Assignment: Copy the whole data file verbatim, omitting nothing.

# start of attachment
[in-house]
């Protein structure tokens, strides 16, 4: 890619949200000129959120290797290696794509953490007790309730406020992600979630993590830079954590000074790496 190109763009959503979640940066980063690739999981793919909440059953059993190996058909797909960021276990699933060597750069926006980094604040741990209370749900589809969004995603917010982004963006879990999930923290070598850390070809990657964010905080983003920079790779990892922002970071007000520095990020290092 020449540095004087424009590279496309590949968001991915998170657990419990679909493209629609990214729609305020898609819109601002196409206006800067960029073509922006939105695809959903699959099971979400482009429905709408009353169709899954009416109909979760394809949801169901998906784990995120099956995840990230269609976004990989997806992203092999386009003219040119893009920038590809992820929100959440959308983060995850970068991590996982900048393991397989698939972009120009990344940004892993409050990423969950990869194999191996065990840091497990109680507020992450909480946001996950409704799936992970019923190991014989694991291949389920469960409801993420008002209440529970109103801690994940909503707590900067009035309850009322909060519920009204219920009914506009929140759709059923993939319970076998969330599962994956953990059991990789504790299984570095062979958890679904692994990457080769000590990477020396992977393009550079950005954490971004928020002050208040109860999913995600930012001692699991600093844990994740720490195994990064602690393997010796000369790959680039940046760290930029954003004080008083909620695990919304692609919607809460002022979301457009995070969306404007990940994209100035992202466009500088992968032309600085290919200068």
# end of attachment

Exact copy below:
[in-house]
């Protein structure tokens, strides 16, 4: 890619949200000129959120290797290696794509953490007790309730406020992600979630993590830079954590000074790496 190109763009959503979640940066980063690739999981793919909440059953059993190996058909797909960021276990699933060597750069926006980094604040741990209370749900589809969004995603917010982004963006879990999930923290070598850390070809990657964010905080983003920079790779990892922002970071007000520095990020290092 020449540095004087424009590279496309590949968001991915998170657990419990679909493209629609990214729609305020898609819109601002196409206006800067960029073509922006939105695809959903699959099971979400482009429905709408009353169709899954009416109909979760394809949801169901998906784990995120099956995840990230269609976004990989997806992203092999386009003219040119893009920038590809992820929100959440959308983060995850970068991590996982900048393991397989698939972009120009990344940004892993409050990423969950990869194999191996065990840091497990109680507020992450909480946001996950409704799936992970019923190991014989694991291949389920469960409801993420008002209440529970109103801690994940909503707590900067009035309850009322909060519920009204219920009914506009929140759709059923993939319970076998969330599962994956953990059991990789504790299984570095062979958890679904692994990457080769000590990477020396992977393009550079950005954490971004928020002050208040109860999913995600930012001692699991600093844990994740720490195994990064602690393997010796000369790959680039940046760290930029954003004080008083909620695990919304692609919607809460002022979301457009995070969306404007990940994209100035992202466009500088992968032309600085290919200068």